This hearing follows directly on from the hearing on 21 September, with Tajul Islam, the lawyer for the defence, continuing to read out from his application as to why Delwar Hossain Sayedee should not be framed for any charges and should instead be discharged.
Charge-framing Hearing continues
Multiple counts: Tajul Islam stated that the proposed indictment has three main headings entitled “First”, “Second” and “Third” and that within the “First” sub-heading, the Prosecution have listed: (1) “murder as a crime against humanity”; (2) “abduction, extermination, deportation, torture and other humane acts as crimes against humanity” and (3) “rape as a crime against humanity”.
He then said that it was unclear as to whether 'the Prosecution seeks to prosecute this as three counts, namely: (1) murder, (2) abduction, extermination, deportation, torture and other humane acts and (3) rape. Or rather whether there are seven counts of crimes against humanity, namely: (1) murder, (2) abduction, (3) extermination, (4) deportation, (5) torture and (6) other humane acts and (7) rape.'
He argued that this uncertainty was in violation of Article 15(1) of the International Covenant on Civil and Political Rights resulting in in a defective indictment.
Insufficient factual basis: He said that under section 16(1) of the 1973 Act, the charges sought by the Prosecution must contain the particulars and facts of an alleged offence as well as the crime of which the accused person is charged in order to “give the accused person notice of the matter with which he is charged”.
He argued that in relation to a number of offences there were not sufficient 'particulars' - that in order to determine whether the facts accord with the crime or the form of participation charged, further information must be provided for by the prosecution within the proposed indictment and that this is necessary as the alleged events occurred forty years ago and must therefore be verified before this tribunal.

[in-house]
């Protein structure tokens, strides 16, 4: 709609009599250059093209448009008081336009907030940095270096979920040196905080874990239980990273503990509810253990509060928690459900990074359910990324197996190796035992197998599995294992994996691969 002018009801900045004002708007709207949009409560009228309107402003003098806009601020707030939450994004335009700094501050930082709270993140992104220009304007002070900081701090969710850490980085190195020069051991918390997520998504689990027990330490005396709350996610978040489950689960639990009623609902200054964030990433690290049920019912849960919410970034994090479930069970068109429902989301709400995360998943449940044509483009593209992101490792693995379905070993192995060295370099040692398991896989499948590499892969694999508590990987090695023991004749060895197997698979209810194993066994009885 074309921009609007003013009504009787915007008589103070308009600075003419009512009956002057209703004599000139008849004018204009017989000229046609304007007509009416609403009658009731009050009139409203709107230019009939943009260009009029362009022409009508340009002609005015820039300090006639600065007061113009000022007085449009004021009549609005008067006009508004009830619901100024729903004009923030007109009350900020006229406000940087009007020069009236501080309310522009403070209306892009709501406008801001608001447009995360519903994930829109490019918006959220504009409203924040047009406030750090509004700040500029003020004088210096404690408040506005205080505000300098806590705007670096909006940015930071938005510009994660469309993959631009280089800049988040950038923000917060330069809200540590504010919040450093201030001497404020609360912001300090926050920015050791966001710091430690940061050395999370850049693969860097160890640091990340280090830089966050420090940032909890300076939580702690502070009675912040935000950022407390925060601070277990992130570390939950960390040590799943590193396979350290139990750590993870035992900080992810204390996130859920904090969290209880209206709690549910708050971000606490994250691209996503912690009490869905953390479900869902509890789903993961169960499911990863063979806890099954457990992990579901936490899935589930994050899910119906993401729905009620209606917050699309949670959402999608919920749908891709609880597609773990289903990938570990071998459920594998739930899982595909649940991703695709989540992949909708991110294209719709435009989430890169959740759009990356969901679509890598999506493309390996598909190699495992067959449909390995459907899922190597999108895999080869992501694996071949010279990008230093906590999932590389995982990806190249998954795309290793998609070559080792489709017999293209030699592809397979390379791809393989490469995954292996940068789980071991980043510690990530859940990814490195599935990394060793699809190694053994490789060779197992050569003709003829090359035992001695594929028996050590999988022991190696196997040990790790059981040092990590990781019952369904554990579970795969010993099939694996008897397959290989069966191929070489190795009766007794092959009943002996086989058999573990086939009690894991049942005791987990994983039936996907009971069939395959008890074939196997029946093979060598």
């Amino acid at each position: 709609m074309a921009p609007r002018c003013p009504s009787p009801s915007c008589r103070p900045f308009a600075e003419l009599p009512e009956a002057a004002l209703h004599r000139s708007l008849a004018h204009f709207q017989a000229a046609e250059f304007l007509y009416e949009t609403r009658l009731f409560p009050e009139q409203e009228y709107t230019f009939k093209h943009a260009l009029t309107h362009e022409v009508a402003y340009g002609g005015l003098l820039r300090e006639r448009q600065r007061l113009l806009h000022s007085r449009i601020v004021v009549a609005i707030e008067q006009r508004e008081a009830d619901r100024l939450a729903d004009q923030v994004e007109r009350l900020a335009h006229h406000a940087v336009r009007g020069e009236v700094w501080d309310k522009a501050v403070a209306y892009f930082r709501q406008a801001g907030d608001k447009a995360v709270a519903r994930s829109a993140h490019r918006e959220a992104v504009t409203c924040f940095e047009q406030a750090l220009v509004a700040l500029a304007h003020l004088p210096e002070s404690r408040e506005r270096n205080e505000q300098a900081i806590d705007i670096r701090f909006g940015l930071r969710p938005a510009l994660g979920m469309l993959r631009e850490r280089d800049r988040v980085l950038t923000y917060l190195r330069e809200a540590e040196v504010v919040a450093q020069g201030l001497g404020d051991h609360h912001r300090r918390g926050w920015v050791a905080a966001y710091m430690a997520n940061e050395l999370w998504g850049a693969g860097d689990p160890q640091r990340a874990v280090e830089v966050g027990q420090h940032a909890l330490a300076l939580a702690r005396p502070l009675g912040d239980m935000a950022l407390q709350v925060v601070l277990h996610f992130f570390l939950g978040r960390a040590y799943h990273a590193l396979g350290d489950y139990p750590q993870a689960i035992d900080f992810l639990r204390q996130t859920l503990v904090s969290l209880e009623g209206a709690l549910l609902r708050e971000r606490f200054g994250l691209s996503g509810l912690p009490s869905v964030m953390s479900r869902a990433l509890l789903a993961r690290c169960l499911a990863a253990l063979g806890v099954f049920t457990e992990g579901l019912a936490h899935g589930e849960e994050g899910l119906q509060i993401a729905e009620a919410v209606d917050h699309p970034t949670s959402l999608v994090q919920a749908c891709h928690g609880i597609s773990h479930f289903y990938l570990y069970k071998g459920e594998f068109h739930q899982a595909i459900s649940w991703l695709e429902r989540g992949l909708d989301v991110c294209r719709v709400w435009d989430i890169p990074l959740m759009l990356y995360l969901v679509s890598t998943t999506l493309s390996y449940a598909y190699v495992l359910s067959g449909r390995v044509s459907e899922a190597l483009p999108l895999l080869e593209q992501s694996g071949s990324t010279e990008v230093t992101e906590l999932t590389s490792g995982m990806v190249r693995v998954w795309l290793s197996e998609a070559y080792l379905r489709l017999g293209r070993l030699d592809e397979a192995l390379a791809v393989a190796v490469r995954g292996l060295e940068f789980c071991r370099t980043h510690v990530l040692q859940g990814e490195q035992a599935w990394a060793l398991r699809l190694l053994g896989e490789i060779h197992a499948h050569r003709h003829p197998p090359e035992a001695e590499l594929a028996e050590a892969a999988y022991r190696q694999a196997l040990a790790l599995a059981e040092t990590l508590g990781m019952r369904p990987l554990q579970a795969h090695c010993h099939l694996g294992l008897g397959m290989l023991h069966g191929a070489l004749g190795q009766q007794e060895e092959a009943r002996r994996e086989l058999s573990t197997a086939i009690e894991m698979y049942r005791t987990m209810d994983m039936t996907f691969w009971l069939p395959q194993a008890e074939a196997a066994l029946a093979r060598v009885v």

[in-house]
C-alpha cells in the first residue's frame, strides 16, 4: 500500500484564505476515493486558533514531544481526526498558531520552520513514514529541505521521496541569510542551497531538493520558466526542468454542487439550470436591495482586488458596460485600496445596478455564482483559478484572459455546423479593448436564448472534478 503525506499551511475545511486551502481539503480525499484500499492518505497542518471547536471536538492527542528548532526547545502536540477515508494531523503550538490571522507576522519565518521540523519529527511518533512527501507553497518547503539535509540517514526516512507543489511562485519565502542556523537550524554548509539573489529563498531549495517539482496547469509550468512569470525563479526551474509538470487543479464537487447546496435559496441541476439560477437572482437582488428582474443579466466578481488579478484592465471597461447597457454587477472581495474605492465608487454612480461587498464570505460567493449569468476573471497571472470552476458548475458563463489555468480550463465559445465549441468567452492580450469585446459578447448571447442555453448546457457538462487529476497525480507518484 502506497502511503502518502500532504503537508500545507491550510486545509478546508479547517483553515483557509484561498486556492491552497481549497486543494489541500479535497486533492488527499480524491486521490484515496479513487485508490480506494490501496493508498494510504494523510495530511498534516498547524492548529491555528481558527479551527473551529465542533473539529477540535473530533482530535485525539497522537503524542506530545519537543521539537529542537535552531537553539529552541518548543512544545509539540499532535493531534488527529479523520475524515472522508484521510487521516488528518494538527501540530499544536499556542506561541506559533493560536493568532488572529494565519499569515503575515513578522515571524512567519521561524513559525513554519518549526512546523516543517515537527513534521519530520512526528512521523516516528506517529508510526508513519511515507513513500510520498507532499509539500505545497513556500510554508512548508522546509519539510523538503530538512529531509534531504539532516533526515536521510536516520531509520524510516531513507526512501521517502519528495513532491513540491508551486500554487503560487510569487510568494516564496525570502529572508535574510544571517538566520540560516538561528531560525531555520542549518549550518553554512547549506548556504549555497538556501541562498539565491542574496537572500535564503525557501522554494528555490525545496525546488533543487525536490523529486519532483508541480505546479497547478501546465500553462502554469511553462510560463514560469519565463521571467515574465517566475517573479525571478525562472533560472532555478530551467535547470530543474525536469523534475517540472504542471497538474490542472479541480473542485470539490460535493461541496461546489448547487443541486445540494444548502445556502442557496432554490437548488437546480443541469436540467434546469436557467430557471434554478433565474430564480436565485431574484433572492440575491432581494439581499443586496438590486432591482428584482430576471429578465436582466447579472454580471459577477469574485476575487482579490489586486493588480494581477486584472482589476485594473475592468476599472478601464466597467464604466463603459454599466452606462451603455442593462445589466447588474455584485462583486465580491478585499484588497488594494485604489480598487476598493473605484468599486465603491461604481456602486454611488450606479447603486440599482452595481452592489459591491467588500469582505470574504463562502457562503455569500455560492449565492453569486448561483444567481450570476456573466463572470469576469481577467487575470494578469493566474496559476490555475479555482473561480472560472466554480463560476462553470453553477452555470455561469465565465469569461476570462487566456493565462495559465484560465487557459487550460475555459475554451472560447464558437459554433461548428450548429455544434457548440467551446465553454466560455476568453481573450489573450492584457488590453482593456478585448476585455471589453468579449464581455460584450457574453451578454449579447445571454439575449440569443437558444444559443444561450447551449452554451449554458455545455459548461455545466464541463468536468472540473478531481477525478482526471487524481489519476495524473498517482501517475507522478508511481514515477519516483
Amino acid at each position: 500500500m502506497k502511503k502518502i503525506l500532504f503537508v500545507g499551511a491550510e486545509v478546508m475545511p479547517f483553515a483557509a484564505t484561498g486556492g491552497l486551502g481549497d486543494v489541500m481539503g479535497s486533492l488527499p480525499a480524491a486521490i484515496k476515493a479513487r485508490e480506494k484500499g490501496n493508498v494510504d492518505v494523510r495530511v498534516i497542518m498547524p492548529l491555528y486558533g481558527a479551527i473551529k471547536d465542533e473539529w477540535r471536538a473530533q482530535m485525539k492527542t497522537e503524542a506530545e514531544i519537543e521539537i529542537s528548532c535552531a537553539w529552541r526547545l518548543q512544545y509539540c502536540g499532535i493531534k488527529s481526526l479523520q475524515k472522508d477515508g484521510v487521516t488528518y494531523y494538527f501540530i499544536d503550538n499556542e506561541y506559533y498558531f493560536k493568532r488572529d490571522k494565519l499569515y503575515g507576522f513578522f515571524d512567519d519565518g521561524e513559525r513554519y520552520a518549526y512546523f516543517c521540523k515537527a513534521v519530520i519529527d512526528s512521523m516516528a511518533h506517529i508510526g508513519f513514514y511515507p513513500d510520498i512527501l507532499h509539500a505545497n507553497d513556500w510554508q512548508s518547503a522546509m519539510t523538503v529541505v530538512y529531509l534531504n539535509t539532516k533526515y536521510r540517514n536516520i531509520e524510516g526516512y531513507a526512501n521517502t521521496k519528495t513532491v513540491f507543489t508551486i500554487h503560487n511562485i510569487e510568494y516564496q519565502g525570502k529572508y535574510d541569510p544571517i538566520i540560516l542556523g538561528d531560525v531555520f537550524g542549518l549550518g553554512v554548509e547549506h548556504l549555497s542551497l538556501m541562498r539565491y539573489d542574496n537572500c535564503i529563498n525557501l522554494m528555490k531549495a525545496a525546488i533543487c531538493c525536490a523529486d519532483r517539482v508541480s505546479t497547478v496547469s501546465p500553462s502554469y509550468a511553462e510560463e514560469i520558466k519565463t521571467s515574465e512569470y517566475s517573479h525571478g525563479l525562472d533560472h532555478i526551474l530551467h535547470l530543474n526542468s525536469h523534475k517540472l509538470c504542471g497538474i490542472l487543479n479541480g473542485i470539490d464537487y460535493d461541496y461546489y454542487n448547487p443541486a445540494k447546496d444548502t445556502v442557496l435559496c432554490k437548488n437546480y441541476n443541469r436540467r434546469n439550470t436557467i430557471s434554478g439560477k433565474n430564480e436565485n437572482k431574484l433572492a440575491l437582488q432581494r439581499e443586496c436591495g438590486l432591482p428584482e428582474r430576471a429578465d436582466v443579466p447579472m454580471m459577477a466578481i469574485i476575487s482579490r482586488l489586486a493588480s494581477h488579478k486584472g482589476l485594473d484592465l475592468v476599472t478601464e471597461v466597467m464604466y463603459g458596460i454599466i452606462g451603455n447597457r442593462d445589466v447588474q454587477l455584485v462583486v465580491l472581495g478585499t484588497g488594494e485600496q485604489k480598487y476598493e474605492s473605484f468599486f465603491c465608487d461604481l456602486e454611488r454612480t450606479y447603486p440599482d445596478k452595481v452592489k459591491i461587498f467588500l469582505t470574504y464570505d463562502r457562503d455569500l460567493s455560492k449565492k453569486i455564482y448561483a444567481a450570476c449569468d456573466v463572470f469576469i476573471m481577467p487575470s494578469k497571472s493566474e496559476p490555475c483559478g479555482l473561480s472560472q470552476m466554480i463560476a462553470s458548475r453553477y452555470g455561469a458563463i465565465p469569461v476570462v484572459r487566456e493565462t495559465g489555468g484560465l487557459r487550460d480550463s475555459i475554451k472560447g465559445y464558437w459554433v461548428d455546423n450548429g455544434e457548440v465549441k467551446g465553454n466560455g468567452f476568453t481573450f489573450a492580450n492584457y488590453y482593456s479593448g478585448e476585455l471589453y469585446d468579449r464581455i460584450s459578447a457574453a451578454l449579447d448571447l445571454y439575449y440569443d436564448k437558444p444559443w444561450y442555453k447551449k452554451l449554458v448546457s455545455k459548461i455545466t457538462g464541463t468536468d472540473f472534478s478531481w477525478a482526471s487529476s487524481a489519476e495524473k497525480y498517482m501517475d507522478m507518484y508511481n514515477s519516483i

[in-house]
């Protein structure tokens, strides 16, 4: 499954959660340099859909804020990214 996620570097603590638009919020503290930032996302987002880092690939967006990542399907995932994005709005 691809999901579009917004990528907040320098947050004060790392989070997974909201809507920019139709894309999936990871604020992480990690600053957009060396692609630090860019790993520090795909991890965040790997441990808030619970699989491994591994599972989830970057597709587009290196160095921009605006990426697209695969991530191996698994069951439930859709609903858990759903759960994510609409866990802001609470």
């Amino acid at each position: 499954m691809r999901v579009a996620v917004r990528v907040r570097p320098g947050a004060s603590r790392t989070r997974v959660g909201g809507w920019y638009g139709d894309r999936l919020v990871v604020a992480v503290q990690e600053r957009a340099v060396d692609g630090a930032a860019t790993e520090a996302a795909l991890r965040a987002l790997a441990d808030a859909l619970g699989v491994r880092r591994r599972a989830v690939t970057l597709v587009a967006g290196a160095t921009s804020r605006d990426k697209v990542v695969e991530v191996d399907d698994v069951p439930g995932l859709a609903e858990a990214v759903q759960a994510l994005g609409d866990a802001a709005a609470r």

He said that the insufficient particulars of offence include the following:
- failing to provide a schedule detailing a list of the names of the alleged victims in the following paragraphs/counts: 16(a), 19(b), 20, 22(b), 24(b), 25 and 26. 'For example, at paragraph 22(b), the Prosecution fails to include the names of the “other numerous women” classed as rape victims. This is compared to the preceding paragraph 22 (a), which identifies other rape victims as “the three sisters of the said Gourongo Saha, being Mahamaya, Anna Rani and Komla Rani”.'
- fails to provide a schedule detailing the location and identifying features of property that has alleged to have been destroyed or looted in the following paragraphs: 7(a) and (b), 8, 9, 10, 11, 12 (b), 13 (a) and 21. For example, within paragraph 12, the 'Prosecution fail to identify the “25 other houses” alleged to have been attacked and destroyed by arson, despite identifying 8 other households within the same paragraph as the households of “Chitto Ronjon Talkuder, Johor Talkuder, Horen Tagore, Moken Tagore, Anik Mondol, Bisha Bali, Shuka Bali, Shotish Bali”'
He said that the specific properties and names of victims are required under Rule 20(1) in order to verify the truth of the fact and the number of victims and properties destroyed. He said that if the prosecution are unable to provide a comprehensive schedule of victims and properties destroyed then the incident must be withdrawn from the count.